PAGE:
My approach is to move the <summary> element to the position of the first child. In other words, the polyfill fixes the invalid markup for you:

doInitSummary: function(summary) {
  // Make sure that summary is the first child
  if (this.child(0) !== summary) {

2. When the <summary> Element Is Not Present

What the Chrome browser outputs when the summary element is not present (View large version18149)

As you can see in the screenshot above, browser vendors insert “Details” as a legend into <summary> in this case. The markup stays untouched. Unfortunately, we can’t achieve the same without accessing the shadow DOM19, which unfortunately has weak support20 at present. Still, we can set up <summary> manually to comply with standards:

constructor: function() {
  var summaries = this.children("summary");
  // If no child summary element is present, then the
  // user agent should provide its own legend (e.g. "Details").
    summaries[0] || DOM.create("summary>`Details`"));

Support For open Property

If you try the code below in browsers that support <details> natively and in others that don’t, you’ll get different results: = true;
// <details> changes state in Chrome and Safari = false;
// <details> state changes back in Chrome and Safari

In Chrome and Safari, changing the value of open triggers the addition or removal of the attribute. Other browsers do not respond to this because they do not support the open property on the <details> element.

Properties are different from simple values. They have a pair of getter and setter functions that are invoked every time you read or assign a new value to the field. And JavaScript has had an API to declare properties since version 1.5.

The good news is that one old browser we are going to use with our polyfill, Internet Explorer (IE) 8, has partial support for the Object.defineProperty function. The limitation is that the function works only on DOM elements. But that is exactly what we need, right?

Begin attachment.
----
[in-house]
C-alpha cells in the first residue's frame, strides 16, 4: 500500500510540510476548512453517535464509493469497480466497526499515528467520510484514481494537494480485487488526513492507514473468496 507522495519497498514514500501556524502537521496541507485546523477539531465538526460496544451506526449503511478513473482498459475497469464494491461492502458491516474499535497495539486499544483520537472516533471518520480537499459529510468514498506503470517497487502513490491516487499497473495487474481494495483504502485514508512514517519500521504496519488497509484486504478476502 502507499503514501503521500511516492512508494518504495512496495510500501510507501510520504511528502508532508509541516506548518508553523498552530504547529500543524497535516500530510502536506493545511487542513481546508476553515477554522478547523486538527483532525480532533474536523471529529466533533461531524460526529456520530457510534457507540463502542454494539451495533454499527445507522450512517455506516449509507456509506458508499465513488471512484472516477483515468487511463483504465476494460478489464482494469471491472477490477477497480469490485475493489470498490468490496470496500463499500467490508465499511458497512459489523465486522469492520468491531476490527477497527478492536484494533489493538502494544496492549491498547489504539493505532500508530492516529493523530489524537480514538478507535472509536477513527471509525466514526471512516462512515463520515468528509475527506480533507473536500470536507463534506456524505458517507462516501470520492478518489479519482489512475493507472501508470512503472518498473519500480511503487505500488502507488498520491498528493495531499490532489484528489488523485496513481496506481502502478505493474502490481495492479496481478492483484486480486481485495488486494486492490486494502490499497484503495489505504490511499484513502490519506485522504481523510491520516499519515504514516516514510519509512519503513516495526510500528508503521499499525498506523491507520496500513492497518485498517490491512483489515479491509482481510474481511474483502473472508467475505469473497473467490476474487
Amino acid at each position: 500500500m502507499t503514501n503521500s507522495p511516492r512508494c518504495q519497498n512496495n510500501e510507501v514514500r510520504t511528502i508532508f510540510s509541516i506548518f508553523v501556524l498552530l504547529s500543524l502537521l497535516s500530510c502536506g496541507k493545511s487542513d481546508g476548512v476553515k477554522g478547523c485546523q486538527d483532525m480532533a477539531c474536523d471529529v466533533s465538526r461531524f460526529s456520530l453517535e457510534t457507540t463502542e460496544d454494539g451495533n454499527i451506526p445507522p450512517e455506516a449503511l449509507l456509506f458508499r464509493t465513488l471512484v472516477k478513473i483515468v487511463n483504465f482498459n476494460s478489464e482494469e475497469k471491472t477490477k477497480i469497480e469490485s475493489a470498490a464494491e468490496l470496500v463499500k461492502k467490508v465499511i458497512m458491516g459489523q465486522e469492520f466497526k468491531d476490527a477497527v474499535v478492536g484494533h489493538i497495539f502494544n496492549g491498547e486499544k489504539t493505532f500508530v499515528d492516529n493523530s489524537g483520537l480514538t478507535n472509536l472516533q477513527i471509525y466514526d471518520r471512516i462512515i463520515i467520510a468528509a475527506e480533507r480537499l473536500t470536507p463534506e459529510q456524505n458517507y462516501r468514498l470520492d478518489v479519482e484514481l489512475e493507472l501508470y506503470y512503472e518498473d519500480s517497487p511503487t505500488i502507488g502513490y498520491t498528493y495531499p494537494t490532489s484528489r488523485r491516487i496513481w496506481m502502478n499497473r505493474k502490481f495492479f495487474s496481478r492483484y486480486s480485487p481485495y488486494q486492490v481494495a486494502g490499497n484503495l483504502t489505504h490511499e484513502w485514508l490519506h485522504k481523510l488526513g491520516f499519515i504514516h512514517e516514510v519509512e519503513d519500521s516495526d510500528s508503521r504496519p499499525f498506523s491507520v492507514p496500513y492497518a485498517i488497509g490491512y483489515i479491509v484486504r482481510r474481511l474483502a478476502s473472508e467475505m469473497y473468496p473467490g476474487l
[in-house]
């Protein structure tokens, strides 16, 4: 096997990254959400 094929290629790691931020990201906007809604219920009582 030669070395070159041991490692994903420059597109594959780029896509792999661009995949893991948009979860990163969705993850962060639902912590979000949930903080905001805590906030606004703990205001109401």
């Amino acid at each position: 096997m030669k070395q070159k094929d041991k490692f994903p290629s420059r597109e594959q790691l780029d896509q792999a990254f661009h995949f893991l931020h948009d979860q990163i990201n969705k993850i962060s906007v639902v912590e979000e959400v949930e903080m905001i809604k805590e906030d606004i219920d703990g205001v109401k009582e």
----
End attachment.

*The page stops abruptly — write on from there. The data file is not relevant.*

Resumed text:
There is a problem, though. If you try to set an attribute with the same name in the setter function in IE 8, then the browser will stack with infinite recursion and crashes. In old versions of IE, changing an attribute will trigger the change of an appropriate property and vice versa:

Object.defineProperty(element, "foo", {
  set: function(value) {
    // The line below triggers infinite recursion in IE 8.
    this.setAttribute("foo", value);

So you can’t modify the property without changing an attribute there. This limitation has prevented developers from using the Object.defineProperty for quite a long time.

The good news is that I’ve found a solution.

Fix For Infinite Recursion In IE 8

Before describing the solution, I’d like to give some background on one feature of the HTML and CSS parser in browsers. In case you weren’t aware, these parsers are case-insensitive. For example, the rules below will produce the same result (i.e. a base red for the text on the page):

body { color: red; }
/* The rule below will produce the same result. */
BODY { color: red; }

The same goes for attributes:

el.setAttribute("foo", "1");
el.setAttribute("FOO", "2");
el.getAttribute("foo"); // => "2"
el.getAttribute("FOO"); // => "2"

Moreover, you can’t have uppercased and lowercased attributes with the same name. But you can have both on a JavaScript object, because JavaScript is case-sensitive:

var obj = {foo: "1", FOO: "2"};; // => "1"
obj.FOO; // => "2"